Karen Gomyo, violin
SCHUBERT Symphony No. 8, Unfinished
MENDELSSOHN Violin Concerto
BRAHMS Symphony No. 3
Immerse yourself in a programme of three great works of German Romanticism, conducted by the Philharmonia's Principal Guest Conductor, Jakub Hrusa.
The two completed movements of Schubert's Symphony No. 8 are an object lesson in orchestral writing. Opening with a whisper from cellos and double basses, the music bubbles up into what a critic at the first performance described as 'a sweet stream of melodies... so crystal-clear that you can see every pebble on the bottom'.
Mendelssohn's much-loved Violin Concerto, too, brims with lyricism. Mendelssohn wrote it for his childhood friend Ferdinand David, leader of the Leipzig Gewandhaus orchestra, and it quickly attained the status it retains today as one of the essential works in the violin repertoire.
Brahms was at the height of his powers when he composed his Third Symphony, no longer assailed by self-doubt as he was with his First (performed on 4 November 2018). He built into each movement the motif F - A flat - F, standing for his personal motto 'Frei aber Froh', 'free but happy', and created a masterpiece, full of intensity and drama as well as moments of quiet, reflective beauty.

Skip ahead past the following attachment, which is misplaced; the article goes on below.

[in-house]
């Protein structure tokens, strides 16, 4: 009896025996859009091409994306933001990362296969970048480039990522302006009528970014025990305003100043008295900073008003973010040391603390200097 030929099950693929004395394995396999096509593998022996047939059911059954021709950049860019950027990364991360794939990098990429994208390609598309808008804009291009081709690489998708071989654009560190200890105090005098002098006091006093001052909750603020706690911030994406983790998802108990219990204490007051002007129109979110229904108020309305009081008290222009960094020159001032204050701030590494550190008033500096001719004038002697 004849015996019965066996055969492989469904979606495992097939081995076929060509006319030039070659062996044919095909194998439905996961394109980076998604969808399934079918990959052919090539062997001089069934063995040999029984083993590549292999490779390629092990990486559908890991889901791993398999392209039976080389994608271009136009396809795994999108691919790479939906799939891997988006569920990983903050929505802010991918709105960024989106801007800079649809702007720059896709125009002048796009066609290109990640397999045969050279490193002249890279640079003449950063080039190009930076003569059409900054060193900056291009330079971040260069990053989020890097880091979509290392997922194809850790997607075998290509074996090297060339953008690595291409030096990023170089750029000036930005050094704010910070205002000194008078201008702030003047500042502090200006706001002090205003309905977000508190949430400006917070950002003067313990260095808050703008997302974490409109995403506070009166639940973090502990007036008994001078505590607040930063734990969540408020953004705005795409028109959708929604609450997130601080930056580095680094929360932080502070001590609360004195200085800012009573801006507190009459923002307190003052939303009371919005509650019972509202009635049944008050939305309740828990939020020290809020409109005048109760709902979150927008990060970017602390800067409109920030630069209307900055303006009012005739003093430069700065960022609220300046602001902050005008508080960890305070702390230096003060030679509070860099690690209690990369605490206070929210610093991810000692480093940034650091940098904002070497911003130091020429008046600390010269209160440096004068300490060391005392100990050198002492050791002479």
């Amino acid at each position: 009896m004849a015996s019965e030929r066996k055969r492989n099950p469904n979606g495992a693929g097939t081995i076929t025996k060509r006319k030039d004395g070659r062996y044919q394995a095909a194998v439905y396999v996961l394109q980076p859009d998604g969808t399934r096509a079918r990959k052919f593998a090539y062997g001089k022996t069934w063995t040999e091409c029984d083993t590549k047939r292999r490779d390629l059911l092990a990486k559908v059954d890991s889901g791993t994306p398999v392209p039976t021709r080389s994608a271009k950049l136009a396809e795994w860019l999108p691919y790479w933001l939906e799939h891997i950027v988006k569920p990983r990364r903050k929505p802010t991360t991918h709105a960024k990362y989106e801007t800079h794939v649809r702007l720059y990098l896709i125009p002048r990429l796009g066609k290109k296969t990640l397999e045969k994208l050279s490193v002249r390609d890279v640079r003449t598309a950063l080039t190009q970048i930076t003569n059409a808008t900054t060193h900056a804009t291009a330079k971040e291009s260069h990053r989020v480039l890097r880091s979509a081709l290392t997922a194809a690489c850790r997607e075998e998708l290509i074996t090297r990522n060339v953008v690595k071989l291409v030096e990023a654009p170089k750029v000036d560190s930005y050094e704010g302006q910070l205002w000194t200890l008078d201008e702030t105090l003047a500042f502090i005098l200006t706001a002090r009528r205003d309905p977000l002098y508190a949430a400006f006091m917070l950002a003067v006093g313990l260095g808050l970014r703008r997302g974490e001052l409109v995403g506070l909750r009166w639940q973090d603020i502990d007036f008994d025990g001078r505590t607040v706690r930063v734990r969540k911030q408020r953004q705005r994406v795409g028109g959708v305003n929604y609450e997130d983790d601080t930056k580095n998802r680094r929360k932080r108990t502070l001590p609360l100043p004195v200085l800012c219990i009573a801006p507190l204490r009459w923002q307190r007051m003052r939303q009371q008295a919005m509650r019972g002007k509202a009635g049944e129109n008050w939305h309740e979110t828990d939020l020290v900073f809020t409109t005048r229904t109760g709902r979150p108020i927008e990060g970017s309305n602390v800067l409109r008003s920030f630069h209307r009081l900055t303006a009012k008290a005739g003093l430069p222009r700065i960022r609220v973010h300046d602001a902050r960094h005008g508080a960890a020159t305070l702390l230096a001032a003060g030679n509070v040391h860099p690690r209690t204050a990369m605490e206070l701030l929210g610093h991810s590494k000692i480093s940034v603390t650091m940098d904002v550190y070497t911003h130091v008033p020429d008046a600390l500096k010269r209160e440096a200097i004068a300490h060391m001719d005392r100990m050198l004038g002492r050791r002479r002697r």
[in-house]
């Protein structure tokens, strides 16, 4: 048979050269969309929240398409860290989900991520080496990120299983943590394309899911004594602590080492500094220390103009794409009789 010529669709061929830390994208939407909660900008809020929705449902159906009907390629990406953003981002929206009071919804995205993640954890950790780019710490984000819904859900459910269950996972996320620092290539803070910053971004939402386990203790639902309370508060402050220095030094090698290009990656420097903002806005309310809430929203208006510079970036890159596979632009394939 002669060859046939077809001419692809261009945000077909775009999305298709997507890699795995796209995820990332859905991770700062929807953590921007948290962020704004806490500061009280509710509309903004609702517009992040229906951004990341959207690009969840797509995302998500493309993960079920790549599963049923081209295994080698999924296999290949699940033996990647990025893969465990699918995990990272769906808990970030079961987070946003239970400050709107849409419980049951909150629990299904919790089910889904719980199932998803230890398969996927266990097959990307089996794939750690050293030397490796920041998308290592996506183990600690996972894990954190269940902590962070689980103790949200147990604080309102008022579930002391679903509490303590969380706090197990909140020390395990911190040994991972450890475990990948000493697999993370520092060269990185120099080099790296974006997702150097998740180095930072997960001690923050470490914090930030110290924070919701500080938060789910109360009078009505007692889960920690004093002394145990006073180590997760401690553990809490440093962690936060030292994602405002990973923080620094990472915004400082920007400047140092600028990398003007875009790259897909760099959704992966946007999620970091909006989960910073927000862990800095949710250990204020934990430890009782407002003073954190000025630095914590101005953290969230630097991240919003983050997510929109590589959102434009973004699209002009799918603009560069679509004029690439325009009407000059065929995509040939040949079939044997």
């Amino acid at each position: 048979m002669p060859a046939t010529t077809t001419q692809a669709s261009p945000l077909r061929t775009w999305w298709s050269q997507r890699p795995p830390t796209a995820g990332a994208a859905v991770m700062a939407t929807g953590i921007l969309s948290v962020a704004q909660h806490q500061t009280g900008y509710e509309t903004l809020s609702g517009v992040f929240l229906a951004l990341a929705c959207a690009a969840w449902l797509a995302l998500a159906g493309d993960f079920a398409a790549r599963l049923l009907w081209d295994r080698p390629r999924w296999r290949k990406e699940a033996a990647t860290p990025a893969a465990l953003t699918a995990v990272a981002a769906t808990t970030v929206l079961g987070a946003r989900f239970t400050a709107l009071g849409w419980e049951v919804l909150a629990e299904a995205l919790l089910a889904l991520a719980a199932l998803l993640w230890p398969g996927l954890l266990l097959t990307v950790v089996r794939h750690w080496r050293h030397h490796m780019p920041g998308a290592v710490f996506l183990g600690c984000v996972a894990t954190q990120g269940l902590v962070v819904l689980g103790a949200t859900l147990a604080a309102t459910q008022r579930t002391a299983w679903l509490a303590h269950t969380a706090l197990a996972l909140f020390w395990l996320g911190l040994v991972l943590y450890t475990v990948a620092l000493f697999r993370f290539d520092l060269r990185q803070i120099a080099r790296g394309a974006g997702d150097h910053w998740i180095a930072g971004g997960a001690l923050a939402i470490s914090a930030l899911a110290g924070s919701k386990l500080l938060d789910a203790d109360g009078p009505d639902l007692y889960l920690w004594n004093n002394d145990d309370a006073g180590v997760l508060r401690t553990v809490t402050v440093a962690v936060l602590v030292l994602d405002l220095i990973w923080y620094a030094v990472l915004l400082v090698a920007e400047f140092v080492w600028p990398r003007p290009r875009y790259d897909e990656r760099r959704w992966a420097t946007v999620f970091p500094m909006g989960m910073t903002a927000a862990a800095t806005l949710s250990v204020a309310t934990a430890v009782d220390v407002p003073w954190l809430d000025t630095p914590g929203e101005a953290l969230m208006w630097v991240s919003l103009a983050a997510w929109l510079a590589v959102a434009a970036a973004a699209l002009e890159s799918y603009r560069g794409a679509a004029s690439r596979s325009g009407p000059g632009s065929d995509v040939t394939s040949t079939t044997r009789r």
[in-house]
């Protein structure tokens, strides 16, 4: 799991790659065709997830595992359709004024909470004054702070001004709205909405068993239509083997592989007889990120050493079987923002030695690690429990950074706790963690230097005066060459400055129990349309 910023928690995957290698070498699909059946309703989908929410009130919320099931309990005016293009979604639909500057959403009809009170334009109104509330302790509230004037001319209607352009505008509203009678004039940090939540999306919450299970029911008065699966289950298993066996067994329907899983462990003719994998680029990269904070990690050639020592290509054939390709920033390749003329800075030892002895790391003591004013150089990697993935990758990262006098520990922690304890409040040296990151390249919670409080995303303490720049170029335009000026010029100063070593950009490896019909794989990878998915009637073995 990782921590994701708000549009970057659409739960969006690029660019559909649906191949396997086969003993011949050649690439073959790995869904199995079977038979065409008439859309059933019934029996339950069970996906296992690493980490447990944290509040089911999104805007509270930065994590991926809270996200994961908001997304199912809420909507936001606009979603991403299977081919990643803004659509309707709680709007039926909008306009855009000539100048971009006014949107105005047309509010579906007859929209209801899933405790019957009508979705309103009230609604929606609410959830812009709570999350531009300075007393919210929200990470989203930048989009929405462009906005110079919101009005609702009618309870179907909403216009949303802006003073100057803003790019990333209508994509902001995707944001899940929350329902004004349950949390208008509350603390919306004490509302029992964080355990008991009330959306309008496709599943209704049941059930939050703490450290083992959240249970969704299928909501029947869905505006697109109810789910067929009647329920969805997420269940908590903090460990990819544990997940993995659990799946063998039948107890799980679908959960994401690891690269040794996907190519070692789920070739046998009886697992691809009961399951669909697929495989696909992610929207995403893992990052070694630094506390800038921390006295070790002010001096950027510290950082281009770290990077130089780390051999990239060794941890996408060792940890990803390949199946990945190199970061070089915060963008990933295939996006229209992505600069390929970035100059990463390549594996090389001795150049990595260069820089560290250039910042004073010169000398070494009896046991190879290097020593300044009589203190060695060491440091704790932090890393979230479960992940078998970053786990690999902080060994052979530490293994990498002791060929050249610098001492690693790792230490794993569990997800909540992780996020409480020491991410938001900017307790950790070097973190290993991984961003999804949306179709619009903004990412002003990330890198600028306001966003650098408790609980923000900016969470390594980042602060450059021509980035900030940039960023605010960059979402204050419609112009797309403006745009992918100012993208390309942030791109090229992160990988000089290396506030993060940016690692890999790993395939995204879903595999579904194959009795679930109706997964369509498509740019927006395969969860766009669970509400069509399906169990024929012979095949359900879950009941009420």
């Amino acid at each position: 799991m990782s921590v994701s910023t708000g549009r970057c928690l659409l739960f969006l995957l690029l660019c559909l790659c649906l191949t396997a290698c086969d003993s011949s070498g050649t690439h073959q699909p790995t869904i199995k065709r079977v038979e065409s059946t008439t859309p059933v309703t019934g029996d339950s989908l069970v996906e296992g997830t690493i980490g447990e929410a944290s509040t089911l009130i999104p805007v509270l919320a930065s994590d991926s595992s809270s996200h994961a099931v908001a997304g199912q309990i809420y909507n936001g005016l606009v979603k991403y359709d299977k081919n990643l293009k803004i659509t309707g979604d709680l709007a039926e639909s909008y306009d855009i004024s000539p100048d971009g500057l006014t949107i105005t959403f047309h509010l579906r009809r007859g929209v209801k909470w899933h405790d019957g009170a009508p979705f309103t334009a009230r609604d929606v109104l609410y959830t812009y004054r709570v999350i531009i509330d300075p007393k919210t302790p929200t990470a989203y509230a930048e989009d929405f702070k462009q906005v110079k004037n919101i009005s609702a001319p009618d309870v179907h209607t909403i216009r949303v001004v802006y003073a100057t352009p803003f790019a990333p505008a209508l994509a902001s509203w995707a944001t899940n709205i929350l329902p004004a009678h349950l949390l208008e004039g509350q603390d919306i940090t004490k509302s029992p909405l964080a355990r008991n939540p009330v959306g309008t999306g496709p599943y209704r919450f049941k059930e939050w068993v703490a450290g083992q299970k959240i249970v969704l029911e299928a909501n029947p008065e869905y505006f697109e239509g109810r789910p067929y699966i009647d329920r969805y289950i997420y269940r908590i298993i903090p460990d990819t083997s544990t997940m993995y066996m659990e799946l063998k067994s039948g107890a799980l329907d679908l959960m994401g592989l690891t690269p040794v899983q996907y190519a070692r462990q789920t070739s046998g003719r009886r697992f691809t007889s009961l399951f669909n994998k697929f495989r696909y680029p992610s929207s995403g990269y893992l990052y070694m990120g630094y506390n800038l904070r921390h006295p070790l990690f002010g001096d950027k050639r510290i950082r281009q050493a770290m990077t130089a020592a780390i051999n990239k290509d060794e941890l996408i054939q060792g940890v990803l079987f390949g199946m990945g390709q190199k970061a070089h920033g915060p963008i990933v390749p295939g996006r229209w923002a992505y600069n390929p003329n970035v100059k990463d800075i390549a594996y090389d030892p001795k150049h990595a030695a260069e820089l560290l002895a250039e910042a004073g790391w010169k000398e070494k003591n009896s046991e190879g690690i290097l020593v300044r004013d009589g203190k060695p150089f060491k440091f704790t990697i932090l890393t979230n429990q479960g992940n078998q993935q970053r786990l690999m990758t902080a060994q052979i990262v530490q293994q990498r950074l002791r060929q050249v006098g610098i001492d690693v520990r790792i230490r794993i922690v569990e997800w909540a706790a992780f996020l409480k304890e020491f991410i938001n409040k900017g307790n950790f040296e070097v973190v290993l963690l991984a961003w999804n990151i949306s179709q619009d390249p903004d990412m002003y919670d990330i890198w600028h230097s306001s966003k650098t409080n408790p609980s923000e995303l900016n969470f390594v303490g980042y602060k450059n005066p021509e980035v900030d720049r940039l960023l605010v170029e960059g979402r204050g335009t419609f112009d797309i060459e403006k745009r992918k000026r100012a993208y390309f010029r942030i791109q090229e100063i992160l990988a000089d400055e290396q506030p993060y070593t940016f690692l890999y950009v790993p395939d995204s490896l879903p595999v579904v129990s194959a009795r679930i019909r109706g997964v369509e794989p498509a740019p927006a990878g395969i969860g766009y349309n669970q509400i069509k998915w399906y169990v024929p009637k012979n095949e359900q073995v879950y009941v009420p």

The Philharmonia Orchestra is a world-class symphony orchestra for the 21st century, led by Principal Conductor & Artistic Advisor Esa-Pekka Salonen.
The Orchestra's home is Southbank Centre's Royal Festival Hall, London, where it presents over 50 performances each year. Six other residencies across the UK bring the Philharmonia to a wide national audience. Internationally, the Philharmonia is active across Europe, Asia and the USA.
The Philharmonia was founded in 1945. It has been self-governing since 1964 and is owned by its 80 members. Salonen has been Principal Conductor since 2008. Jakub Hrusa and Santtu-Matias Rouvali are Principal Guest Conductors and honorary conductor positions are held by Christoph von Dohnányi and Vladimir Ashkenazy.
Royal Festival Hall stands at the heart of Southbank Centre complex. Opened in 1951 as part of the Festival of Britain, the Hall is one of the world's leading performance venues. As well as the auditorium, the building consists of The Clore Ballroom, Southbank Centre Shop, several places to eat and drink, and the Saison Poetry Library.www.southbankcentre.co.uk
These events have recently been added and have discounted tickets available